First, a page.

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pronounce the likeness to be perfect; and yet the view may be fitted to corrupt the mind of every one who looks upon it. The truth is, there are many characters which ought never to be drawn in fiction, as there are many which ought never to be contemplated in fact. And he who regards the welfare of a child will be as anxious to withhold from him the view of many natural and lively descriptions of vice, as to keep him from the company of those who are really vicious. “ Many, writers," says a celebrated critic and moralist, “ for the sake, as they tell us, of following nature, so mingle good and bad qualities in their principal personages, that they are both equally conspicuous; and as we accompany them through their adventures with delight, and are led by degrees to intetest ourselves in their favour, we lose the abhorrence of their faults because they do not hinder our pleasure, or perhaps regard them with kindness for being united with so much merit. There have been men, indeed, splendidly wicked, whose endowments threw a brightness on their crimes, and whom scarce any villainy made perfectly detestable, because they never could be wholly divested of their excellences; but such have been, in all ages, the great corruptors of the world, and their resemblance ought no more to be preserved than the art of murdering without pain.”

Estimating novels, then, not as they might be. made, but as they are in fact, it may be asserted, that there is no species of reading which, promiscuously pursued, has a more direct tendency to

dDr. JOHNSON. Rambler, vol. i.

. On this principle it is plain that such a character as Tom Jones ought never to have been exhibited by a friend to virtue. And though the characters drawn by RICHARDSON are by no means so liable co censure on this ground as several of those by FiELDING, yet it may be doubted whether the Lovelace of the former, taken in all its parts, be a character calculated to make a virtuous impression, especially on the youthful mind.

VOL. II.

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discourage the acquisition of solid learning, to fill the mind with vain, unnatural, and delusive ideas, and to deprave the moral taste. It would, perhaps, be difficult to assign any single cause which has contributed so much to produce that lightness and frivolity which so remarkably characterize the literary taste of the eighteenth century, as the unex, ampled multiplication, and the astonishing popularity of this class of writings. The friend of novels will perhaps agree,

that the promiscuous perusal of them is dangerous, and will plead for a discreet selection. But who is to make this selection? On whom shall devolve the perplexing task of separating the wheat from the chaff, the food from the poison? If amidst the mighty mass, those which are tolerably pure, and especially those which are calculated to be useful, be only now and then to be found, as a few scattered pearls in the oceans shall the delicate and arduous task of making the choice be committed to minds “ unfurnished with ideas, and therefore easily susceptible of impressions; not fixed by principles, and therefore easily following the current of fancy; not informed by experience, and consequently open to every false suggestion, and partial account?”. The imminent danger, and almost certain mischief arising from a choice made by such minds cannot be contemplated by those who feel an interest in human happiness, without deep anxiety and pain. And to expect a wise choice to be made by parents and instructors, is to suppose, what was never the case in any state of society, that they are generally enlightened and virtuous.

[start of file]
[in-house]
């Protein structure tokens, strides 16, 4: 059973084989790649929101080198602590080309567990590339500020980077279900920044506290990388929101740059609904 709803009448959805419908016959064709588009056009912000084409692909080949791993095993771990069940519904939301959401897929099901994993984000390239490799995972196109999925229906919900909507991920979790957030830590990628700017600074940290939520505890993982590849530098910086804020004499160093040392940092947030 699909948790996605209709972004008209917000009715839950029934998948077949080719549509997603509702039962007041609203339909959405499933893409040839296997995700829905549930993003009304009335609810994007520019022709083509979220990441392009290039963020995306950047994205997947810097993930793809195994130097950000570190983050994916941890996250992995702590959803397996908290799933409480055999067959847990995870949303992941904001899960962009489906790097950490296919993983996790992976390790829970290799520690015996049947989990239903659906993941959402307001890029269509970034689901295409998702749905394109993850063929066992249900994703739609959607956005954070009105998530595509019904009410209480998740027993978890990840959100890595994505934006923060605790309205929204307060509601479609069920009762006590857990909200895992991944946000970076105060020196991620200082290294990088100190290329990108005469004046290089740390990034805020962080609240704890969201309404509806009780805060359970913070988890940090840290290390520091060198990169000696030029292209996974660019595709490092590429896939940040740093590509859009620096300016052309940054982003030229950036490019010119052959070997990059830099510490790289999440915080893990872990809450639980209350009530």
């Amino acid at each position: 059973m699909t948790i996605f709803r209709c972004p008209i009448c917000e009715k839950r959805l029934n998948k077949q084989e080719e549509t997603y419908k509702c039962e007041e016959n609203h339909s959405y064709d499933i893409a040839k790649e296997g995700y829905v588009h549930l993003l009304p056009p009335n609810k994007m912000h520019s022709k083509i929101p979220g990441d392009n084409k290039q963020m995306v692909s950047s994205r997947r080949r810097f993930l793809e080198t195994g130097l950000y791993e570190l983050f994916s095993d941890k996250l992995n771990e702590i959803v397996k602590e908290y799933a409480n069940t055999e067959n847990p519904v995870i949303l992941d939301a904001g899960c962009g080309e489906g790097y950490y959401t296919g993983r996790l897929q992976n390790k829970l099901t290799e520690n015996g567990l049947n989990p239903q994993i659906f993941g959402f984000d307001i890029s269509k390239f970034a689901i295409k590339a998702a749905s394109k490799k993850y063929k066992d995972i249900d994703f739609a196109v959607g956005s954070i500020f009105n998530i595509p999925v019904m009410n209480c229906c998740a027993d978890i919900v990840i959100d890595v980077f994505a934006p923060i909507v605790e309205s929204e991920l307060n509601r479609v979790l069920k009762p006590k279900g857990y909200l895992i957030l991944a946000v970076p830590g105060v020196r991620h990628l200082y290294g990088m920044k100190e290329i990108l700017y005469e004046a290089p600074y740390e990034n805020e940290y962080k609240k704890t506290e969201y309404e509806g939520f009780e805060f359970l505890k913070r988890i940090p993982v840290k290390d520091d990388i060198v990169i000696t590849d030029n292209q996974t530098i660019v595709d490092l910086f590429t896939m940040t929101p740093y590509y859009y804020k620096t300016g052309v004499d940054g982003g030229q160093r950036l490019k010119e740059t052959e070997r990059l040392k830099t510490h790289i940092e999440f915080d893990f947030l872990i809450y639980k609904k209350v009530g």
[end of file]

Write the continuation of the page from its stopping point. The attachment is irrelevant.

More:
f The celebrated Dr. GÓLDSMITH, in writing to his brother, respecting the education of a son, expresses himself in the following strong terms, which are the more remarkable, as he had himself written a novel : “ Above all things, never let your son touch a romance or novel; these paint beauty in colours more charming than nature; and describe happi. ness that man never tastes. How delusive, how destructive are those pictures of consummate bliss! They teach the youthful mind to sigh after beauty and happiness which never existed ; to despise the little good which fortune has mixed in our cup, by expecting more than she ever gave; and, in general, take the word of a man who has seen the world, and has studied human nature more by experience than precept; take my word for it, I say, that such books teach us very little of the world.” Life of GOLDSMITH, prefixed to his Miscellaneous Works.